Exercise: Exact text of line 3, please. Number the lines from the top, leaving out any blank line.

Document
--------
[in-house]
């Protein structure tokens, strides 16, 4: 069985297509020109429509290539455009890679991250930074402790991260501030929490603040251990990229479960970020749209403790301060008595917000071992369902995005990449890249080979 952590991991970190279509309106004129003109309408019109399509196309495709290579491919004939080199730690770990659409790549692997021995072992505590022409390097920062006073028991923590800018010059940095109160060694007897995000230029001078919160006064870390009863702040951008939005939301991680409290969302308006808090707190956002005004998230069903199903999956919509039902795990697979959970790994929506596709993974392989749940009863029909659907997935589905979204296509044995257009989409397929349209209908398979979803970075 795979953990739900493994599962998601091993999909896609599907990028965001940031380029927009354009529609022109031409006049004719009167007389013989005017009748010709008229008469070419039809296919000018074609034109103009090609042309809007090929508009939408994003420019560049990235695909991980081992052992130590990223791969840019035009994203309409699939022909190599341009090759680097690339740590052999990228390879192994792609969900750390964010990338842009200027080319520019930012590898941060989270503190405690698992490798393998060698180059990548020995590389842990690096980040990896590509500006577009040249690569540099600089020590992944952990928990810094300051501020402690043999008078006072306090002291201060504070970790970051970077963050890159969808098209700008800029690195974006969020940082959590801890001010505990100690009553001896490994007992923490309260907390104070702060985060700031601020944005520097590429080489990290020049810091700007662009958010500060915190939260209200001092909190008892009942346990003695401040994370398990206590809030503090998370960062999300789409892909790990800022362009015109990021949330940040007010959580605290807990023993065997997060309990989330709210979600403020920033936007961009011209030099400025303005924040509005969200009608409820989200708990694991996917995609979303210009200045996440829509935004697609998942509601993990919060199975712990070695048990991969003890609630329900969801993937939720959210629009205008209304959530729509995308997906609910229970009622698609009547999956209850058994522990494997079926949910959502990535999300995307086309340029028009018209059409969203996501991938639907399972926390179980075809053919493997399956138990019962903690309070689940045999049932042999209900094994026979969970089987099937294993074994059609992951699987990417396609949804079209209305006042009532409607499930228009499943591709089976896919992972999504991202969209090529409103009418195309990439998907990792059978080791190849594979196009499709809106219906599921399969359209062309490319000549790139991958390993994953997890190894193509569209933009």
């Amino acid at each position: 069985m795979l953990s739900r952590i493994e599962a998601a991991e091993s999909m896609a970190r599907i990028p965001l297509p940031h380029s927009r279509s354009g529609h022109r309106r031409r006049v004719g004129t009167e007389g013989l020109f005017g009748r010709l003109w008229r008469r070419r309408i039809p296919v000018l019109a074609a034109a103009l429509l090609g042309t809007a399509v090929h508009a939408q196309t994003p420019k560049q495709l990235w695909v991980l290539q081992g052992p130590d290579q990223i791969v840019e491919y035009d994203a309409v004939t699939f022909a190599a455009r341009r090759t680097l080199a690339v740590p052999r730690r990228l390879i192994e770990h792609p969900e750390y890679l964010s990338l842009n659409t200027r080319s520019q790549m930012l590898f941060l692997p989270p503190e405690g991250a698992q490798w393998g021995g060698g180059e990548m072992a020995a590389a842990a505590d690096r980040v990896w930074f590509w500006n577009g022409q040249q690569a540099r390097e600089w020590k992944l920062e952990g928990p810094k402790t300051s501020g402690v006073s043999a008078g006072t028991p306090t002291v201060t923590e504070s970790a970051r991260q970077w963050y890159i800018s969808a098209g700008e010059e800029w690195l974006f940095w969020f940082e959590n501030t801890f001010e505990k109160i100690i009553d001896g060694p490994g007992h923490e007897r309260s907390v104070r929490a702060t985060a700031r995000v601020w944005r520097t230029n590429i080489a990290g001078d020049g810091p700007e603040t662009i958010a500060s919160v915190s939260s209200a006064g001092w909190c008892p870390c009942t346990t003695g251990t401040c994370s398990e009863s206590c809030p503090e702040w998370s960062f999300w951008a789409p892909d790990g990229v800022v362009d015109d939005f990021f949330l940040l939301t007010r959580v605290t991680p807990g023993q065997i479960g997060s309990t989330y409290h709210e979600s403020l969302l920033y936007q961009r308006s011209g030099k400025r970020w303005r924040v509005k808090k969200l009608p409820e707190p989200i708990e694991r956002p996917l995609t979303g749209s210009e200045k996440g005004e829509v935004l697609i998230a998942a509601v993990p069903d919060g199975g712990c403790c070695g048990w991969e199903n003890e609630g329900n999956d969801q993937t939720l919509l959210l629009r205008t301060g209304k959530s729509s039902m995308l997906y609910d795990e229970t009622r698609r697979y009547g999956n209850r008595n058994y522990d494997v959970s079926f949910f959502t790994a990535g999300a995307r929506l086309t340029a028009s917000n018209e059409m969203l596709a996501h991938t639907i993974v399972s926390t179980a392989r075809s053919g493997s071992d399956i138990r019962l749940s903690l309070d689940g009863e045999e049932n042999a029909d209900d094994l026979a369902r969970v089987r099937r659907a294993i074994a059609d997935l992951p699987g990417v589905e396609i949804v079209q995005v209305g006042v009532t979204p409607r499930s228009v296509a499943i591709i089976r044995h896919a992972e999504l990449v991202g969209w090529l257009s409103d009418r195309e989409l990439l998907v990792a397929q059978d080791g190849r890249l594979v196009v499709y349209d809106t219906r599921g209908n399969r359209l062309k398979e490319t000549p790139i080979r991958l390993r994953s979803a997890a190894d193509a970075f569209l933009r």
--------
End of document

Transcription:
């Amino acid at each position: 069985m795979l953990s739900r952590i493994e599962a998601a991991e091993s999909m896609a970190r599907i990028p965001l297509p940031h380029s927009r279509s354009g529609h022109r309106r031409r006049v004719g004129t009167e007389g013989l020109f005017g009748r010709l003109w008229r008469r070419r309408i039809p296919v000018l019109a074609a034109a103009l429509l090609g042309t809007a399509v090929h508009a939408q196309t994003p420019k560049q495709l990235w695909v991980l290539q081992g052992p130590d290579q990223i791969v840019e491919y035009d994203a309409v004939t699939f022909a190599a455009r341009r090759t680097l080199a690339v740590p052999r730690r990228l390879i192994e770990h792609p969900e750390y890679l964010s990338l842009n659409t200027r080319s520019q790549m930012l590898f941060l692997p989270p503190e405690g991250a698992q490798w393998g021995g060698g180059e990548m072992a020995a590389a842990a505590d690096r980040v990896w930074f590509w500006n577009g022409q040249q690569a540099r390097e600089w020590k992944l920062e952990g928990p810094k402790t300051s501020g402690v006073s043999a008078g006072t028991p306090t002291v201060t923590e504070s970790a970051r991260q970077w963050y890159i800018s969808a098209g700008e010059e800029w690195l974006f940095w969020f940082e959590n501030t801890f001010e505990k109160i100690i009553d001896g060694p490994g007992h923490e007897r309260s907390v104070r929490a702060t985060a700031r995000v601020w944005r520097t230029n590429i080489a990290g001078d020049g810091p700007e603040t662009i958010a500060s919160v915190s939260s209200a006064g001092w909190c008892p870390c009942t346990t003695g251990t401040c994370s398990e009863s206590c809030p503090e702040w998370s960062f999300w951008a789409p892909d790990g990229v800022v362009d015109d939005f990021f949330l940040l939301t007010r959580v605290t991680p807990g023993q065997i479960g997060s309990t989330y409290h709210e979600s403020l969302l920033y936007q961009r308006s011209g030099k400025r970020w303005r924040v509005k808090k969200l009608p409820e707190p989200i708990e694991r956002p996917l995609t979303g749209s210009e200045k996440g005004e829509v935004l697609i998230a998942a509601v993990p069903d919060g199975g712990c403790c070695g048990w991969e199903n003890e609630g329900n999956d969801q993937t939720l919509l959210l629009r205008t301060g209304k959530s729509s039902m995308l997906y609910d795990e229970t009622r698609r697979y009547g999956n209850r008595n058994y522990d494997v959970s079926f949910f959502t790994a990535g999300a995307r929506l086309t340029a028009s917000n018209e059409m969203l596709a996501h991938t639907i993974v399972s926390t179980a392989r075809s053919g493997s071992d399956i138990r019962l749940s903690l309070d689940g009863e045999e049932n042999a029909d209900d094994l026979a369902r969970v089987r099937r659907a294993i074994a059609d997935l992951p699987g990417v589905e396609i949804v079209q995005v209305g006042v009532t979204p409607r499930s228009v296509a499943i591709i089976r044995h896919a992972e999504l990449v991202g969209w090529l257009s409103d009418r195309e989409l990439l998907v990792a397929q059978d080791g190849r890249l594979v196009v499709y349209d809106t219906r599921g209908n399969r359209l062309k398979e490319t000549p790139i080979r991958l390993r994953s979803a997890a190894d193509a970075f569209l933009r």